Polygonal cracks in the seasonal semi-translucent CO 2 ice layer in Martian polar areas : POLYGONAL CRACKS IN THE SEASONAL CO 2 ICE


In this paper, we use morphological and numerical methods to test the hypothesis that seasonally formed fracture patterns in the Martian polar regions result from the brittle failure of seasonal CO2 slab ice. The observations by the High Resolution Imaging Science Experiment (HiRISE) of polar regions of Mars show very narrow dark elongated linear patterns that are observed during some periods of time in spring, disappear in summer and re?appear again in the following spring. They are repeatedly formed in the same areas but they do not repeat the exact pattern from year to year. This leads to the conclusion that they are cracks formed in the seasonal ice layer. Some of models of seasonal surface processes rely on the existence of a transparent form of CO2 ice, so?called slab ice. For the creation of the observed cracks the ice is required to be a continuous media, not an agglomeration of relatively separate particles like a firn. The best explanation for our observations is a slab ice with relatively high transparency in the visible wavelength range. This transparency allows a solid state green?house effect to act underneath the ice sheet raising the pressure by sublimation from below. The trapped gas creates overpressure and the ice sheet breaks at some point creating the observed cracks. We show that the times when the cracks appear are in agreement with the model calculation, providing one more piece of evidence that CO2 slab ice covers polar areas in spring.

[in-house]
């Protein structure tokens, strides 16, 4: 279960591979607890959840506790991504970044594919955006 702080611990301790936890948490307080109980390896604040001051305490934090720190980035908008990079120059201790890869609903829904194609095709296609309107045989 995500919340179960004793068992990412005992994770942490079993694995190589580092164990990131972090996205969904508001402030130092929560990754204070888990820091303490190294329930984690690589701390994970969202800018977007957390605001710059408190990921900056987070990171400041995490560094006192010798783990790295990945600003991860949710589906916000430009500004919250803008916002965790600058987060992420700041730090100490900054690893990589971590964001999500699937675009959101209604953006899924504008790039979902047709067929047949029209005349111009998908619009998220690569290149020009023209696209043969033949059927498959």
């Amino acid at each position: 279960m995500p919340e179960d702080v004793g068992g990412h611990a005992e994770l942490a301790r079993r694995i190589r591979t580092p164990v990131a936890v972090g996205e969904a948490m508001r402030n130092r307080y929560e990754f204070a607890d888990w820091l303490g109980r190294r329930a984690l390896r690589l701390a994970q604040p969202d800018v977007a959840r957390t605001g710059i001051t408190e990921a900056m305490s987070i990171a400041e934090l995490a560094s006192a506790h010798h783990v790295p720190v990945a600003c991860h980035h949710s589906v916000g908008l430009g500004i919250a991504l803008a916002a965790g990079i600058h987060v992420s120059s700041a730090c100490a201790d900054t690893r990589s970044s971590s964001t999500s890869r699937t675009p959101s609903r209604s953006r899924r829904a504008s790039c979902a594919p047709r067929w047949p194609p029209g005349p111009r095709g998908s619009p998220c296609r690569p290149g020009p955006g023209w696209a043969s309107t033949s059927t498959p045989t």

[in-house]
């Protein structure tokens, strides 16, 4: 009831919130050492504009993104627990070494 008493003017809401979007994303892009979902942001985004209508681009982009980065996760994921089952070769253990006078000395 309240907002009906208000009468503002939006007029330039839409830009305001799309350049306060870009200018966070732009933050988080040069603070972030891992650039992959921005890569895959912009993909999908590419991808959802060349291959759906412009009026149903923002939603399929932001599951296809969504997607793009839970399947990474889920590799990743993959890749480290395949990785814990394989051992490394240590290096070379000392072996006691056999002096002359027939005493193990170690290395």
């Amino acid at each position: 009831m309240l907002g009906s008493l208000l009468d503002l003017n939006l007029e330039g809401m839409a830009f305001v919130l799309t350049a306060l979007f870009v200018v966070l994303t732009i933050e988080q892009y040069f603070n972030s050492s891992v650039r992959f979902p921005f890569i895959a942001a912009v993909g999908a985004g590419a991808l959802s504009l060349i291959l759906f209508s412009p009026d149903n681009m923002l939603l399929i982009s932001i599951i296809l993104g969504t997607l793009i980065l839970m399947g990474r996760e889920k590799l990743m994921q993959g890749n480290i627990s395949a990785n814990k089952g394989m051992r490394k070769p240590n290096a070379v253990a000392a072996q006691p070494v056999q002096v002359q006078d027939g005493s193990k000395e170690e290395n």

J. Geophys. Res.
Michael Aye
Michael Aye
Research Scientist in Planetary Science

My research interests include remote sensing of surfaces, related machine learning studies and open source software.